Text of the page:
- Open Access
A study of validity and usability evidence for non-technical skills assessment tools in simulated adult resuscitation scenarios
BMC Medical Education volume 23, Article number: 153 (2023)
Non-technical skills (NTS) assessment tools are widely used to provide formative and summative assessment for healthcare professionals and there are now many of them. This study has examined three different tools designed for similar settings and gathered evidence to test their validity and usability.
Three NTS assessment tools designed for use in the UK were used by three experienced faculty to review standardized videos of simulated cardiac arrest scenarios: ANTS (Anesthetists’ Non-Technical Skills), Oxford NOTECHS (Oxford NOn-TECHnical Skills) and OSCAR (Observational Skill based Clinical Assessment tool for Resuscitation). Internal consistency, interrater reliability and quantitative and qualitative analysis of usability were analyzed for each tool.
Internal consistency and interrater reliability (IRR) varied considerably for the three tools across NTS categories and elements. Intraclass correlation scores of three expert raters ranged from poor (task management in ANTS [0.26] and situation awareness (SA) in Oxford NOTECHS [0.34]) to very good (problem solving in Oxford NOTECHS [0.81] and cooperation [0.84] and SA [0.87] in OSCAR). Furthermore, different statistical tests of IRR produced different results for each tool. Quantitative and qualitative examination of usability also revealed challenges in using each tool.
The lack of standardization of NTS assessment tools and training in their use is unhelpful for healthcare educators and students. Educators require ongoing support in the use of NTS assessment tools for the evaluation of individual healthcare professionals or healthcare teams. Summative or high-stakes examinations using NTS assessment tools should be undertaken with at least two assessors to provide consensus scoring. In light of the renewed focus on simulation as an educational tool to support and enhance training recovery in the aftermath of COVID-19, it is even more important that assessment of these vital skills is standardized, simplified and supported with adequate training.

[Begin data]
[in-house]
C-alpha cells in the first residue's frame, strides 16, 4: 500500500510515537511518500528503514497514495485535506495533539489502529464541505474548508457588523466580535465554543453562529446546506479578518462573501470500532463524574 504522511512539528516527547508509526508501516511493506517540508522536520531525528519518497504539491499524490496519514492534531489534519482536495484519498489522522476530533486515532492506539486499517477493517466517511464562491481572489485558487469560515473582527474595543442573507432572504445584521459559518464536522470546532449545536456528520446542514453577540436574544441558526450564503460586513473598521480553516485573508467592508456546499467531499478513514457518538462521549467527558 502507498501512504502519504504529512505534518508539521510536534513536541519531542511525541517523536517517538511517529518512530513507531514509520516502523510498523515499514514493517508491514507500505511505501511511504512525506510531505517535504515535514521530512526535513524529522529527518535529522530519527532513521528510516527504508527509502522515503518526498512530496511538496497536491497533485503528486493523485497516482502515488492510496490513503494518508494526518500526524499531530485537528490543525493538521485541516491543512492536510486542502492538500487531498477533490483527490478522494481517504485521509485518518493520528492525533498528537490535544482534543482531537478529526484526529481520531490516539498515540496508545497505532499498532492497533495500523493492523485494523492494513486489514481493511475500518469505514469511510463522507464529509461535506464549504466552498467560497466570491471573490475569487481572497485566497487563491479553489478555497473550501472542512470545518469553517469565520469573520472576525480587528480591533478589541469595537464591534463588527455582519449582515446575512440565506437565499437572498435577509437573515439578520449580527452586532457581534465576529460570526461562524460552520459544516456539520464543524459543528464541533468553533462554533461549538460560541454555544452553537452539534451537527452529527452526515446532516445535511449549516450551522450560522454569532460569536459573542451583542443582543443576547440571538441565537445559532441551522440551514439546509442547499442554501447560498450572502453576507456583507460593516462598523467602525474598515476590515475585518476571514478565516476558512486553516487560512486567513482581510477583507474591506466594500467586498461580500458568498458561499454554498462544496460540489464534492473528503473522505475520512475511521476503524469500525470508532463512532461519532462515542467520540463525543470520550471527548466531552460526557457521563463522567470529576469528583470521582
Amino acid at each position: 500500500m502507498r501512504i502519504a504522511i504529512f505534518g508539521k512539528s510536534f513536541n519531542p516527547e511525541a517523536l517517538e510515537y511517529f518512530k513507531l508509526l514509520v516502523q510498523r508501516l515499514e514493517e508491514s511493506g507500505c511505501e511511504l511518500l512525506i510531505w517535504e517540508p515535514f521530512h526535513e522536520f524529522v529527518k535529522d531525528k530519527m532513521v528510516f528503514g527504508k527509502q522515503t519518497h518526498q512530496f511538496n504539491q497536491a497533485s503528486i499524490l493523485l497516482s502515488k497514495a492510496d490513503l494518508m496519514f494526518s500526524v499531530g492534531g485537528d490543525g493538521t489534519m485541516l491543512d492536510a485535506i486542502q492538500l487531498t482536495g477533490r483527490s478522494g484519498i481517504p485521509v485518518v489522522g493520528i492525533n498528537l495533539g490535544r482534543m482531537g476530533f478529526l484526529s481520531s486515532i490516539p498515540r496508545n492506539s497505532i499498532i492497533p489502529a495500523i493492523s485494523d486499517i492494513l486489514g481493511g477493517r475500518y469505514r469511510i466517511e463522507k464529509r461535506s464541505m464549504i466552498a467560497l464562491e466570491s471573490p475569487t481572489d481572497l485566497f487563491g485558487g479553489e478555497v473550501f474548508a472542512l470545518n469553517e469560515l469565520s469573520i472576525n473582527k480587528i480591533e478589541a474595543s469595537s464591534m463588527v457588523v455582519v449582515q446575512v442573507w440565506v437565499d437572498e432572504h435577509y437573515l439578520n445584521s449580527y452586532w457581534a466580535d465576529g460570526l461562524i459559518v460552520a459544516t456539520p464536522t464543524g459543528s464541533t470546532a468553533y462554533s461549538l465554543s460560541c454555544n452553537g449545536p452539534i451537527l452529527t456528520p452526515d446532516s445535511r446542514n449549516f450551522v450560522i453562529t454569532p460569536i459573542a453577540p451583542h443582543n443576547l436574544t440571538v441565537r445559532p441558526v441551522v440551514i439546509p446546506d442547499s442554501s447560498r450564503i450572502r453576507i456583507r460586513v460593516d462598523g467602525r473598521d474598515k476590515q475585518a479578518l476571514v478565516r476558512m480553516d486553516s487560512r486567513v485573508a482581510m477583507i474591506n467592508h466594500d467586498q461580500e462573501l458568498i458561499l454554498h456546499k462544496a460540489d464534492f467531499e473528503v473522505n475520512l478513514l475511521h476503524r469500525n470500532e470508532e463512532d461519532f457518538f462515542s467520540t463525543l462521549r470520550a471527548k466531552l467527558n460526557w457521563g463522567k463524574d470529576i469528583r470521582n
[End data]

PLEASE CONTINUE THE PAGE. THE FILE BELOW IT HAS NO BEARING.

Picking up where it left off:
Safe care of acutely unwell patients in dynamic clinical settings, such as the operating theatre or emergency department requires high levels of competency in both technical and non-technical skills (NTS).
The use of experiential learning  incorporating immersive simulation can enhance competence in NTS (including situation awareness (SA) and communication) and improve patient outcomes [2, 3]. Simulation training in healthcare has expanded over the past two decades, and healthcare professionals are now trained, revalidated and assessed in simulated scenarios. Tools designed to assess NTS must have adequate evidence to support their validity, and they must be used by educators who are trained to do so.
In recent years questions have arisen around the use of “non-technical skills” as a term to describe these important individual and team behaviors in healthcare [4, 5], but in the absence of formal consensus we will use NTS for this study.
Assessments of NTS for individuals or teams requires: understanding of the characteristics of NTS; appreciation of the overt behaviors which are exemplars for a particular NTS (e.g. clear communication of mental models for good SA) and calibration of assessors. These are not intuitive skills, and training is required to use NTS instruments reliably. The Civil Aviation Authority clearly describes what is expected of its examiners, and mandates regular training and revalidation for assessors in the use of behavioral rating systems . A recent expert panel put forward similar recommendations for training healthcare professionals in the use of NTS assessment tools , but as yet there is no such requirement for clinical educators. We have previously highlighted the wide variation in clinical settings, applicability, and evidence of validity (including internal structure, response process and relations with other variables – see below) for 76 NTS assessment tools in healthcare, which poses a significant challenge for educators in choosing the most appropriate one to use .
We used a modern framework to consider validity evidence  for three NTS assessment tools designed in the UK. This framework was chosen as it has unified and simplified previous frameworks and has been adopted by international bodies responsible for medical education. It requires evidence from five sources: content (evidence that the assessment tool is measuring what it is intended to measure), internal structure (this is usually described as evidence of reproducibility across elements of the assessment tool), response process (describes how well assessor or participant actions align with the intended attribute), relations with other variables (describes statistical associations of an assessment tool with another tool that has a particular theoretical relationship) and consequences (decisions or actions which result from the assessment). We have excluded evidence for content validity because this has been extensively discussed in the original papers [10,11,12]. We did not consider consequences evidence because we were not able to analyze the impact of the assessment.
The aims of the study were to enhance the understanding of the limitations of specific NTS assessment tools, and what key features might be considered by educators before choosing one. We did this by:
Assessing validity evidence for: